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Currently I have this code

function foo(firstId, secondId){
    var boolOne = false;
    var boolTwo = false;

    for (var i = 0; i < arr.length; i++) {
        var current = arr[i];
        var id = current.id;

        if(firstId == id){
            boolOne = true;
        }

        if(secondId == id){
            boolTwo = true;
        }

        if(boolOne && boolTwo){
            break;
        }
    }

    if(boolOne && boolTwo){
        bar();
    } else {
        // throw error
    }
}

I want to check if two objects with the given parameter ids already exist in the array.

I put my code into one for-loop but I could also split the code into two loops and break on a match.

I know I could also use

var boolOne = arr.includes(item => item.id == firstId)

but I have to support the Internet Explorer 9+. Is there something that can be optimized?

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  • \$\begingroup\$ sorry, IE 9 and later \$\endgroup\$ – hrp8sfH4xQ4 Sep 11 '18 at 13:26
  • 1
    \$\begingroup\$ What do you mean by optimize? If it´s running faster, your solution is perfect. If you mean code length, it could be reduced but your solutions is clear enough already. \$\endgroup\$ – juvian Sep 11 '18 at 14:27
  • \$\begingroup\$ To call this 'perfect' is a real stretch.. \$\endgroup\$ – konijn Sep 11 '18 at 14:41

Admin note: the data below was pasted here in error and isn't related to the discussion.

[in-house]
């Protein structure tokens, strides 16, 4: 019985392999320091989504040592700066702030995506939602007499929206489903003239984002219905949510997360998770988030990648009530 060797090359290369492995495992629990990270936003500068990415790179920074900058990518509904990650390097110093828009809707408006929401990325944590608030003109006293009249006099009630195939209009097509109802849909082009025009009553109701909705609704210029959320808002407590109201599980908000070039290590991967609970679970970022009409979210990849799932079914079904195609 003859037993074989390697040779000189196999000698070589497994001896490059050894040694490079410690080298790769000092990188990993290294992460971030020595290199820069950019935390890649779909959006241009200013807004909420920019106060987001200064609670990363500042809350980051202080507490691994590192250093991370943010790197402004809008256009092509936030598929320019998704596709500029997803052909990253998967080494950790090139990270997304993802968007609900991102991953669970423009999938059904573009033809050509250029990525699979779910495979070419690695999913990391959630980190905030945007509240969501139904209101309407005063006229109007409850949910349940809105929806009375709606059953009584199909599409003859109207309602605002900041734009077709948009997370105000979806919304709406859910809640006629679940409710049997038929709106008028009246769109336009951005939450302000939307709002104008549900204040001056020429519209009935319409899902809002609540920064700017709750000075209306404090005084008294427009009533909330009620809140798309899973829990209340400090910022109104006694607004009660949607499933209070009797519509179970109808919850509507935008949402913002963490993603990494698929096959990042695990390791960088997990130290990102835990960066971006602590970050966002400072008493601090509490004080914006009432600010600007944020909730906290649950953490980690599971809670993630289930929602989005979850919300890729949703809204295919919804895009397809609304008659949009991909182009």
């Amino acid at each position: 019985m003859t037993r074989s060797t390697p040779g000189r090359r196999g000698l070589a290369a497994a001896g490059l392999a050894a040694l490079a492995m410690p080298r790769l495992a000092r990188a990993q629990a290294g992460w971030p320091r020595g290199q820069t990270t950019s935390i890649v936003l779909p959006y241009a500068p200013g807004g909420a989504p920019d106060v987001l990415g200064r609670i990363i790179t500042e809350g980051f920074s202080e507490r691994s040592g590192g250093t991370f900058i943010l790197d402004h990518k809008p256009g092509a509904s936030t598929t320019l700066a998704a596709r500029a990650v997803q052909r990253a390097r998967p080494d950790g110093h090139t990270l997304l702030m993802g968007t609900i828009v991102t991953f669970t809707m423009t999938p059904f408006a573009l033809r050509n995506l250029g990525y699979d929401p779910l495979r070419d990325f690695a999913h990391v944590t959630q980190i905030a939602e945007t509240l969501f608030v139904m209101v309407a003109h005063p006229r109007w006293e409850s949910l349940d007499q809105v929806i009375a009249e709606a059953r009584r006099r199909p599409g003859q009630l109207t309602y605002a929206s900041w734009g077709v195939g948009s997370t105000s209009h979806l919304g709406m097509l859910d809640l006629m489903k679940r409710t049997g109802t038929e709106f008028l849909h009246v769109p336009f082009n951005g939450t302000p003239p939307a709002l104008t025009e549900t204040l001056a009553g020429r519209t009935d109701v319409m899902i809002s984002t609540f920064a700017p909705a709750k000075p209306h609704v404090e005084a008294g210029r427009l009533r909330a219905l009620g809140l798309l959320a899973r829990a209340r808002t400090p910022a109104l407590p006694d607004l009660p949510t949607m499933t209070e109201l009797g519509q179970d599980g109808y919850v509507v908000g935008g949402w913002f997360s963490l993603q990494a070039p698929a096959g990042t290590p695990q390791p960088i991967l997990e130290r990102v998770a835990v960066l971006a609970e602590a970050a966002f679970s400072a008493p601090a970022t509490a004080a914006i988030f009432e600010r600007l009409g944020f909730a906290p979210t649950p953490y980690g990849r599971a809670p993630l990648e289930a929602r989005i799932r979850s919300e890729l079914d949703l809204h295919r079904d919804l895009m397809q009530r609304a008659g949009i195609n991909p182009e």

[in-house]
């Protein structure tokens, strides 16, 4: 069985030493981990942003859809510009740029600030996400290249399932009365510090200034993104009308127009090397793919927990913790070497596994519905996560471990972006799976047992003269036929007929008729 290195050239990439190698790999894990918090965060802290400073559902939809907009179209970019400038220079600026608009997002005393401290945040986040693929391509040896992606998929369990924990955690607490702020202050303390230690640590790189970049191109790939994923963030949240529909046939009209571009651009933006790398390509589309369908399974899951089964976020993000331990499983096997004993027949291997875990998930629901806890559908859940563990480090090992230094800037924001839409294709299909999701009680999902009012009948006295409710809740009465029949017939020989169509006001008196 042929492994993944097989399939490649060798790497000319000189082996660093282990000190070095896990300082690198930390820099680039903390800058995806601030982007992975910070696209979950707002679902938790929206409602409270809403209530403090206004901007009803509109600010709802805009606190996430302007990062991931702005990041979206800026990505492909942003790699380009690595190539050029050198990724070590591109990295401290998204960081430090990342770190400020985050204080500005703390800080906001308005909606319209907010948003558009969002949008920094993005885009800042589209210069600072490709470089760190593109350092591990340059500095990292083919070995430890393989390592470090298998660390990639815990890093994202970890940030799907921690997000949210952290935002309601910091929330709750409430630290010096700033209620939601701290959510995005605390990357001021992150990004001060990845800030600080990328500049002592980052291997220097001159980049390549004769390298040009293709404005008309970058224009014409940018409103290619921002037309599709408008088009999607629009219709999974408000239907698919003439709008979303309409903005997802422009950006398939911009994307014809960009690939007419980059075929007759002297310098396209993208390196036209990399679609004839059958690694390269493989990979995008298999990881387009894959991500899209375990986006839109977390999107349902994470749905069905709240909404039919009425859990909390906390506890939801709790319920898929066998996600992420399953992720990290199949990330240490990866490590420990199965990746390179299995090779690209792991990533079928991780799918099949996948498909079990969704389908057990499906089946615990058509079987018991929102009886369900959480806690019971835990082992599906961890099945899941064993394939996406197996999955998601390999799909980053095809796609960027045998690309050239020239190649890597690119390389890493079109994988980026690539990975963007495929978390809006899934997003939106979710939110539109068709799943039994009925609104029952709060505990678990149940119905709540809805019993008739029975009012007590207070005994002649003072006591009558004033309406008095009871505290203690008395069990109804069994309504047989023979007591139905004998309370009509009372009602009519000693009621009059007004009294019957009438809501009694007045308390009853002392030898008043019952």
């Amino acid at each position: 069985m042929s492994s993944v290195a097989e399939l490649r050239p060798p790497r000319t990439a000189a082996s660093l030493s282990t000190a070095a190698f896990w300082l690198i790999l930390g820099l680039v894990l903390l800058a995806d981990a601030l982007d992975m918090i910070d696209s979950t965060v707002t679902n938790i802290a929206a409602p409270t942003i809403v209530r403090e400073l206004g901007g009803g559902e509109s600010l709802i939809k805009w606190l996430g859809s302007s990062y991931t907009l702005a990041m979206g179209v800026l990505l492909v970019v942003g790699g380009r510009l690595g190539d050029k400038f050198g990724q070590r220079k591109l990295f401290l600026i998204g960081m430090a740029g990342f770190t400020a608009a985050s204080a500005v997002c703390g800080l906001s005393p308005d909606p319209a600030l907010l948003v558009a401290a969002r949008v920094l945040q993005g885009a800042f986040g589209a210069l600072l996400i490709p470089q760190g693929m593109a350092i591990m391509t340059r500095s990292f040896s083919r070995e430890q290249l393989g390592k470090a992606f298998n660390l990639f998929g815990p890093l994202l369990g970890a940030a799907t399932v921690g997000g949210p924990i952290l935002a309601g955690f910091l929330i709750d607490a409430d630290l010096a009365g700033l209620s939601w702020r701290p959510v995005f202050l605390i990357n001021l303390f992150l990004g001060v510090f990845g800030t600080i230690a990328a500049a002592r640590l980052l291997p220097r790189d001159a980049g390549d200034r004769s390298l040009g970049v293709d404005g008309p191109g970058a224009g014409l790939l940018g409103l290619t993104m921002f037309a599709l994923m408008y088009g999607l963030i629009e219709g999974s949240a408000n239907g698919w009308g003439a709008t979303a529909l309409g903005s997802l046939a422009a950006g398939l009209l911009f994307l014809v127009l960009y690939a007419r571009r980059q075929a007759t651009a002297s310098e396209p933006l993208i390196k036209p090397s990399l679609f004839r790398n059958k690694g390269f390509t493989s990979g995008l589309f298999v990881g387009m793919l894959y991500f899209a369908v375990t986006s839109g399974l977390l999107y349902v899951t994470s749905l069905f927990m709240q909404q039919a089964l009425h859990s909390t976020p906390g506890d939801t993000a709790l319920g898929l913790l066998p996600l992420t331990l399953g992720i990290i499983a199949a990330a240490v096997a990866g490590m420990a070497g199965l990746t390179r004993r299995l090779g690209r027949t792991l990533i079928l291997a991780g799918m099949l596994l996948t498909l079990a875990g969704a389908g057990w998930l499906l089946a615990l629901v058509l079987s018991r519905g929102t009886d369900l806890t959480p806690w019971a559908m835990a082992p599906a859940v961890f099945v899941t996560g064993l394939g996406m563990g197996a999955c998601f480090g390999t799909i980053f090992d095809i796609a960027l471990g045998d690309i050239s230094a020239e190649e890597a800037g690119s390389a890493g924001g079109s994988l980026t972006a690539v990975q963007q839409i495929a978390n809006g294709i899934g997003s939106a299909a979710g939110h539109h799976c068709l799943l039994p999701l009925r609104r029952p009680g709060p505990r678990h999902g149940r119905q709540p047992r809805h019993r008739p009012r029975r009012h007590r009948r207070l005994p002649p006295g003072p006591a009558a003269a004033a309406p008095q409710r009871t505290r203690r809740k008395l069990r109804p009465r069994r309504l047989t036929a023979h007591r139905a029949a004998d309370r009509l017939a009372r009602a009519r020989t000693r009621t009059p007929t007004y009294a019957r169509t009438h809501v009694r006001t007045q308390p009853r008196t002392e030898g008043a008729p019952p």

• \$\begingroup\$ @konijn perfect performance wise ^^. Your solution fixes all other things :) \$\endgroup\$ – juvian Sep 12 '18 at 16:23
2
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From a short look

  • foo is a terrible name
    • If this is not the real name, then please do submit the real code
  • arr seems to be a global, bad practice
  • You don't need current, you could just go for var id = arr[i].id;
  • For older browsers, it is faster to cache arr.length instead of retrieving it every time
  • bar is a terrible name, I really hope you don't write production code like that
  • the call to bar should probably happen outside of that function

Given that, I would go for the below pseudo code:

function arrayHasBothObjects(list, id1, id2){
    var boolOne = false,
        boolTwo = false,
        size = list.length;

    for (var i = 0; i < size; i++) {
        var id = list[i].id;

        boolOne = boolOne || id == id1;
        boolTwo = boolTwo || id == id2;

        if(boolOne && boolTwo){
            return true;
        }
    }
    return false;
}
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-1
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  • You can solve it using functional approach, which makes code more consice.
  • I suggest you to try solve more general problem with n identifiers, because arguments names like 'id1' or 'firstId' is a bad smell.

My solution:

var hasBoth = function(list, id1, id2) {
    return [true, true].toString() === list.reduce(function(res, x) {
        return [id1 === x.id || res[0], id2 === x.id || res[1]];
  }, [false, false]).toString();
}
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